ANAHEIM, Calif. -- Earlier this month, Bruno Serato walked into the nightmare that used to be his dream.
A burned shell is what’s left of the White House restaurant in Anaheim, California.
“There’s the picture that my mom was on,” he said holding up a charred wooden frame.
The picture of mom, and pretty much everything he loved, was in this restaurant.
The restaurant looked very different before the electrical fire, during our first visit in 2010. That story was about this Italian immigrant who catered to the rich and famous just so he could feed the down and out from the local Boys and Girls Club.
Every day, some of the poorest children in Anaheim had been eating from one of the most exclusive restaurants in town.
At the time, Bruno was giving away more meals than he was selling -- and he was going broke.
“I did a refinance on the restaurant,” Bruno said in 2010. “I refinanced my house also.”
How could he keep feeding those kids? “How can I stop?” he said.
And that devotion is what made the fire so devastating.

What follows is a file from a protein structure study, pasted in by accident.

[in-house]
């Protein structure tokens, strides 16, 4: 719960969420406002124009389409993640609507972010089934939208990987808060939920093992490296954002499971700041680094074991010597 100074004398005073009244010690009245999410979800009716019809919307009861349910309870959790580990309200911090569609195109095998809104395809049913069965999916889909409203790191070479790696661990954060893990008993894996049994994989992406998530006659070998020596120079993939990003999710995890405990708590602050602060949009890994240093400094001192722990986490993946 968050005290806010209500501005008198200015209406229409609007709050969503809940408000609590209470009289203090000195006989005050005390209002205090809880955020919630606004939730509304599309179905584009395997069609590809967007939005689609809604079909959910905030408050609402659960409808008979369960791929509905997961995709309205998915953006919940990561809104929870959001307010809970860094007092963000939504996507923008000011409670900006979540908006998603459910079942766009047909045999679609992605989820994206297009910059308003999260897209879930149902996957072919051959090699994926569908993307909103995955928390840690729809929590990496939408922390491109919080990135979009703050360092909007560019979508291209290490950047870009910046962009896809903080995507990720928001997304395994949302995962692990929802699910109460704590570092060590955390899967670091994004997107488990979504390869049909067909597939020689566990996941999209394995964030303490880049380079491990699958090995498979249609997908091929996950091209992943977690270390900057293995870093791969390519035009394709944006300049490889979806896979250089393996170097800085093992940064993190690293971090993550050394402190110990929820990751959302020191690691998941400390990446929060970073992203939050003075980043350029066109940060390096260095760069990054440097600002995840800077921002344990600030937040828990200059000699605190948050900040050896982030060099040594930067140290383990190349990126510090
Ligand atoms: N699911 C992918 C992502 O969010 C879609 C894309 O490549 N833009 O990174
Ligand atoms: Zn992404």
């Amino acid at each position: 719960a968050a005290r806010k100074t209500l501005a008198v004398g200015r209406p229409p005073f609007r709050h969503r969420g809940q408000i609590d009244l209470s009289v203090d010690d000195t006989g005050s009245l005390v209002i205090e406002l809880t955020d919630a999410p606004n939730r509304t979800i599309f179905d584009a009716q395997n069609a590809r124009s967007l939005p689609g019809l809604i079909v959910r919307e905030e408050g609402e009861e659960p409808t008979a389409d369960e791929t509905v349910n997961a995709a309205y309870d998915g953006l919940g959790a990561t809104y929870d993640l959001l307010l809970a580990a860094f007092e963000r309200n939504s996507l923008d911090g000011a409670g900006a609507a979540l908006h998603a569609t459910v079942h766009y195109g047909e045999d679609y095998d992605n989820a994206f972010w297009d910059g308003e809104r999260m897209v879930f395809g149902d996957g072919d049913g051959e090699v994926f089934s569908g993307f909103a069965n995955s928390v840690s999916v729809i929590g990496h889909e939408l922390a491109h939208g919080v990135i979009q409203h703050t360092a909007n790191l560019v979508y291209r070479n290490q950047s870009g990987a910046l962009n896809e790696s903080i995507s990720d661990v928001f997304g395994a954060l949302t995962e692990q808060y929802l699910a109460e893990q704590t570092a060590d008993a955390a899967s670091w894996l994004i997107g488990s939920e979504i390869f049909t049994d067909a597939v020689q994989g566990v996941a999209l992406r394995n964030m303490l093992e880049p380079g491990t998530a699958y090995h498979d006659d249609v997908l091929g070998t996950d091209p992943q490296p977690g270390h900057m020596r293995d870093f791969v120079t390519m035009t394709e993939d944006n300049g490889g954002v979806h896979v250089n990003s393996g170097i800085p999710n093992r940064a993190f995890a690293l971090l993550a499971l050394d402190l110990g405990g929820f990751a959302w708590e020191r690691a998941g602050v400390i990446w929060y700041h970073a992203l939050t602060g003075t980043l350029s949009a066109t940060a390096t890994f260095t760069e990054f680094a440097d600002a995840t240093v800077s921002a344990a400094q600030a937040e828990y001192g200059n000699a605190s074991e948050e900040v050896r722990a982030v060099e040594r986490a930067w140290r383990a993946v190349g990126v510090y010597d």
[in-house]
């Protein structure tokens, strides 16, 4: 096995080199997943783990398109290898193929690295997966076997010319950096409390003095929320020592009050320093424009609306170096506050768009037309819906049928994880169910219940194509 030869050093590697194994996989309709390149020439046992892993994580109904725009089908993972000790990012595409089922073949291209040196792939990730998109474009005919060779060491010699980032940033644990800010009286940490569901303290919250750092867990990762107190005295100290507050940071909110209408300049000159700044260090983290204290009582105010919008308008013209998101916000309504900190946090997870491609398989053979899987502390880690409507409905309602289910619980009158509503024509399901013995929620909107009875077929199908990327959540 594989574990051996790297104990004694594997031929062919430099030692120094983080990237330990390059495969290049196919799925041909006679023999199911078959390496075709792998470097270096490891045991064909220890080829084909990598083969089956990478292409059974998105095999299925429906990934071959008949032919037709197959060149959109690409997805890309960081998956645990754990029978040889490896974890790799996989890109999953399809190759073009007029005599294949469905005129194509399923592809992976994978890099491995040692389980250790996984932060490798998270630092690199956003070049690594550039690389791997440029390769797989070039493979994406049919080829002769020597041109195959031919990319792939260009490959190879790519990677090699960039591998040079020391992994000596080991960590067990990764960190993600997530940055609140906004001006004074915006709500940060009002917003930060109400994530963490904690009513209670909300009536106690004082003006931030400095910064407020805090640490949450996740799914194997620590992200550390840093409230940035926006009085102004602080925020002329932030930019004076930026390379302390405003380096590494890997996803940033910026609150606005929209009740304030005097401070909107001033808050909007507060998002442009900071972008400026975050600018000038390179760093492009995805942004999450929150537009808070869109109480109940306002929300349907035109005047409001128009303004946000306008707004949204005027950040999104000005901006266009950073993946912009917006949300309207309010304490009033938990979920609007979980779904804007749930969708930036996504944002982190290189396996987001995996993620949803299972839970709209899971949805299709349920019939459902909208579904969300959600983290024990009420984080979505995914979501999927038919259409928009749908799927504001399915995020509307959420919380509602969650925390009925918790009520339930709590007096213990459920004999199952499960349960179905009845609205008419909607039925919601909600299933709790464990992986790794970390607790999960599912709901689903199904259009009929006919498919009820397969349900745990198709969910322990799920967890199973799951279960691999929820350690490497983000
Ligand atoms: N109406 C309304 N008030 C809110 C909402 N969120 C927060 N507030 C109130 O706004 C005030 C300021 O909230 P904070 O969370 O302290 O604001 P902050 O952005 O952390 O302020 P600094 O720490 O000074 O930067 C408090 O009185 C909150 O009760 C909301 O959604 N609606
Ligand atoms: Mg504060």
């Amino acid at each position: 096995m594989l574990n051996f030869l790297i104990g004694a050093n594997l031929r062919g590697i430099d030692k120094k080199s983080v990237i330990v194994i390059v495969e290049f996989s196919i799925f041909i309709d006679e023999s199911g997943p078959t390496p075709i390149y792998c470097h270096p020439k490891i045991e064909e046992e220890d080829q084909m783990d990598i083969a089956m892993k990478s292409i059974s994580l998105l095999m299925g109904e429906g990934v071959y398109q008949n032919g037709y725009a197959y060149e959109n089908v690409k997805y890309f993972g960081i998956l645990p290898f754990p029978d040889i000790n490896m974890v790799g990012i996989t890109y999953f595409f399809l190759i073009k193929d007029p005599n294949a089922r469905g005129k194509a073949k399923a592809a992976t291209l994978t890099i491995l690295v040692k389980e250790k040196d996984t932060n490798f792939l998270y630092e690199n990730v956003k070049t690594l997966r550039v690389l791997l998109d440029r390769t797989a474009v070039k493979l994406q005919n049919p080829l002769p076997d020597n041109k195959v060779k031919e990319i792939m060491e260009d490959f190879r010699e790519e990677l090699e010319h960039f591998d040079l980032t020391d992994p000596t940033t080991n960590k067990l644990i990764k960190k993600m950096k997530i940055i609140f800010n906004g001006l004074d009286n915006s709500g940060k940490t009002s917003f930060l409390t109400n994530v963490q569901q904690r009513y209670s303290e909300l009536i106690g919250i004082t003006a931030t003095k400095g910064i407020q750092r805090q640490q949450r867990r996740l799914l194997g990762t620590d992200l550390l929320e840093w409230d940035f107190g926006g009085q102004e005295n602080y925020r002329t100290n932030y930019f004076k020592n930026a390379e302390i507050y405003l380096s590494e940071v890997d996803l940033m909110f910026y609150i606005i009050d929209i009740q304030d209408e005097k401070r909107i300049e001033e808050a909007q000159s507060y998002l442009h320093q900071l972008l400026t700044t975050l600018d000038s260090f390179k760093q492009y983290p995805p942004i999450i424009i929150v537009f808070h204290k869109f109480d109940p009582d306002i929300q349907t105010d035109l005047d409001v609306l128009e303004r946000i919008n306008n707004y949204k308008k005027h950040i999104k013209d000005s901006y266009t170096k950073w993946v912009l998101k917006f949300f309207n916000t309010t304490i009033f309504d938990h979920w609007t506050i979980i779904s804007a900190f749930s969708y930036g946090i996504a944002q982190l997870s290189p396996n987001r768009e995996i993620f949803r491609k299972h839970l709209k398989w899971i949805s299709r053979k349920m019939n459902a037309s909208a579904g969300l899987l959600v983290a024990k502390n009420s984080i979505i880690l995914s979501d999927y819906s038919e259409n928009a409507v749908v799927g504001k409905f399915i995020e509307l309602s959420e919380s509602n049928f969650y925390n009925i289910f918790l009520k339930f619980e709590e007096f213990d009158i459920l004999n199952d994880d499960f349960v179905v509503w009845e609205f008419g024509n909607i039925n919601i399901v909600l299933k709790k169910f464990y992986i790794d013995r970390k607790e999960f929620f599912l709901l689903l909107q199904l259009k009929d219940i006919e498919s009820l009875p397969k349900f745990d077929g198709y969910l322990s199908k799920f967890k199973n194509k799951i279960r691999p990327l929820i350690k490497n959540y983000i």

“This fire destroyed everything I’ve worked for 30 years. And it’s like, we need to find a kitchen somewhere because we need to do the pasta for the children,” Bruno said.
Unfortunately, that mission was clearly over, or so he thought, until he got home, turned on his computer and learned what happens sometimes when really bad things happen to really good people.
He got thousands of messages online and hundreds more in person; all of them offers to pitch in.
And with that, the man who started serving all those kids on his own was alone no more.
More than a dozen caterers and competitors offered Bruno their kitchens for free. And as a result, he didn’t miss a single day feeding his favorite customers. People have also donated money to help rebuild the restaurant.
Does Bruno think he will ever look back on this and say he’s actually glad the fire happened?
“I already think of that,” he said. “You know when they say you give love and you get 100 times back? I disagree. You get 1 million times back.”
That’s alota karma.
To contact On the Road, or to send us a story idea, email us: OnTheRoad@cbsnews.com